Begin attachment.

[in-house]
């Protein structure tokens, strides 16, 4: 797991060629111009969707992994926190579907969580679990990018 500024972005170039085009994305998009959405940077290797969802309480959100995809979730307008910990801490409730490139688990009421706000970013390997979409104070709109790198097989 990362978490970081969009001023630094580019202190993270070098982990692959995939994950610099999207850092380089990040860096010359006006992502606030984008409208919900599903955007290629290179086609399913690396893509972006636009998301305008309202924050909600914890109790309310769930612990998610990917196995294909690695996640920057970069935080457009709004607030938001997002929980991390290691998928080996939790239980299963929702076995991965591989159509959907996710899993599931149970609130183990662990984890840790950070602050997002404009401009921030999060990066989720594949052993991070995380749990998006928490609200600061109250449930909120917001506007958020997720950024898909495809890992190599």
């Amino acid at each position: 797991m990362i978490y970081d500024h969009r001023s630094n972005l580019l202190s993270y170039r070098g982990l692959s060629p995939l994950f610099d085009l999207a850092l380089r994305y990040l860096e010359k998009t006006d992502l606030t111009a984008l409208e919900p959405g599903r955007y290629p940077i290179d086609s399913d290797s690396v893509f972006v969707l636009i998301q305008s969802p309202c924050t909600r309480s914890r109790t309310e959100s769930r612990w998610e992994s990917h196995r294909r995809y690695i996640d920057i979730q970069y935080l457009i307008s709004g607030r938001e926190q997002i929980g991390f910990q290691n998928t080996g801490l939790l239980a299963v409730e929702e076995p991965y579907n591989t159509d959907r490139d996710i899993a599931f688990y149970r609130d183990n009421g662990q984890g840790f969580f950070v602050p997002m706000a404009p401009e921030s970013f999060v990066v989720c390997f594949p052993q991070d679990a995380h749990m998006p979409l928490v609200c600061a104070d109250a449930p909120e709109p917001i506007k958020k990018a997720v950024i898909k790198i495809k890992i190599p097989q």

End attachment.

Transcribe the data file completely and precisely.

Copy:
[in-house]
């Protein structure tokens, strides 16, 4: 797991060629111009969707992994926190579907969580679990990018 500024972005170039085009994305998009959405940077290797969802309480959100995809979730307008910990801490409730490139688990009421706000970013390997979409104070709109790198097989 990362978490970081969009001023630094580019202190993270070098982990692959995939994950610099999207850092380089990040860096010359006006992502606030984008409208919900599903955007290629290179086609399913690396893509972006636009998301305008309202924050909600914890109790309310769930612990998610990917196995294909690695996640920057970069935080457009709004607030938001997002929980991390290691998928080996939790239980299963929702076995991965591989159509959907996710899993599931149970609130183990662990984890840790950070602050997002404009401009921030999060990066989720594949052993991070995380749990998006928490609200600061109250449930909120917001506007958020997720950024898909495809890992190599």
């Amino acid at each position: 797991m990362i978490y970081d500024h969009r001023s630094n972005l580019l202190s993270y170039r070098g982990l692959s060629p995939l994950f610099d085009l999207a850092l380089r994305y990040l860096e010359k998009t006006d992502l606030t111009a984008l409208e919900p959405g599903r955007y290629p940077i290179d086609s399913d290797s690396v893509f972006v969707l636009i998301q305008s969802p309202c924050t909600r309480s914890r109790t309310e959100s769930r612990w998610e992994s990917h196995r294909r995809y690695i996640d920057i979730q970069y935080l457009i307008s709004g607030r938001e926190q997002i929980g991390f910990q290691n998928t080996g801490l939790l239980a299963v409730e929702e076995p991965y579907n591989t159509d959907r490139d996710i899993a599931f688990y149970r609130d183990n009421g662990q984890g840790f969580f950070v602050p997002m706000a404009p401009e921030s970013f999060v990066v989720c390997f594949p052993q991070d679990a995380h749990m998006p979409l928490v609200c600061a104070d109250a449930p909120e709109p917001i506007k958020k990018a997720v950024i898909k790198i495809k890992i190599p097989q």